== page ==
A group of researchers have recently published “Seismic wave simulation using a 3D printed model of the Los Angeles Basin” in Scientific Reports. The paper – written by Sunyoung Park of the University of Chicago, Illinois, USA; Changsoo Shin, Seoul National University, South Korea; Younglib Kim, Korea Advanced Machinery; and Robert Clayton, California Institute of Technology – illustrated how the use of Additive Manufacturing and laser techniques can improve the collective knowledge of what happens in the earth’s layers during earthquakes.
Historically, it’s been difficult for scientists to gauge how the ground moves during these events due to the number of variables: the composition of each layer, the area’s geography, and the depth and severity of the earthquakes must all be taken into consideration when trying to predict the outcome of an earthquake.
“We know that you would experience the same earthquake differently if you were in a basin or on a mountain, but predicting or simulating that is really difficult, in part because it’s just hard to get the level of detail you need,” stated Sunyoung Park. “With these 3D models you can get a level of granularity that really helps you see patterns that you wouldn’t otherwise. It’s a really neat technique.”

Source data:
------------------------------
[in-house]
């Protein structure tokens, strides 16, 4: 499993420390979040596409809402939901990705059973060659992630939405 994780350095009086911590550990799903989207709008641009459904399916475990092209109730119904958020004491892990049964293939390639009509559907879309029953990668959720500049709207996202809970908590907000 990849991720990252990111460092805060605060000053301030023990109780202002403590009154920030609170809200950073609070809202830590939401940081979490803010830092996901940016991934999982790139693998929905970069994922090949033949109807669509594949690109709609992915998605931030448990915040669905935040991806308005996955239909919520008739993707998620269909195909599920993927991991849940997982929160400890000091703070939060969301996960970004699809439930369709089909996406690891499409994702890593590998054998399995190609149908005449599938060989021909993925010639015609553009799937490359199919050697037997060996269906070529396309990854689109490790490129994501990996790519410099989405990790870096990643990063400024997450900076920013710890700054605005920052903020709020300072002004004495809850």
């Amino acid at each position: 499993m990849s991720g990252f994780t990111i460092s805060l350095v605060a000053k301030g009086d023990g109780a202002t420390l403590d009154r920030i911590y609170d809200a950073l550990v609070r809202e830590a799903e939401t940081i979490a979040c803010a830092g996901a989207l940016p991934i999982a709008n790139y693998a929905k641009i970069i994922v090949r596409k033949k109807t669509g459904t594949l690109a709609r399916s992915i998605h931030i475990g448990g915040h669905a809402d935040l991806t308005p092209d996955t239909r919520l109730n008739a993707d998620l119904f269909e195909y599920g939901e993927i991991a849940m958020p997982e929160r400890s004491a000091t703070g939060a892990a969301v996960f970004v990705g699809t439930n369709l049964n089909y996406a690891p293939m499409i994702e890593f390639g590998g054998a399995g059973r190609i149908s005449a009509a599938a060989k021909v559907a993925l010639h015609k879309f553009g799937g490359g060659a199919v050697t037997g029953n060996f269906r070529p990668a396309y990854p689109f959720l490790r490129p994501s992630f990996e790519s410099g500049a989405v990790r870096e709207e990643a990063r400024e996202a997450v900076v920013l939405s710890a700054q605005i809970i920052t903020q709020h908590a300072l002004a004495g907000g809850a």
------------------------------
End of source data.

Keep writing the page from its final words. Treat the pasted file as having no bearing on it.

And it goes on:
The researchers selected metal Additive Manufacturing to create these models because of its ability to vary density layer by layer, thus simulating different rock striations. Using stainless steel, a model of the earth beneath Los Angeles, California, was additively manufactured on GE Additive’s Concept Laser M2 metal Additive Manufacturing machine at a 1:260,000 ratio. Following this, lasers and lab equipment were used to create & monitor a simulation earthquake in an effort to learn how seismic waves move through different layers. In this study, the researchers focused on the frequency of waves that impact the outcomes.
“This result actually shows that within the basin, the high-frequency waves are more diminished, which is almost exactly the opposite of what was previously thought,” added Park. “It seems to imply that what we have been understanding for low-frequency waves does not hold up for the higher-frequency waves, and that we may need a different framework to understand these shakes.
The paper is available here in full.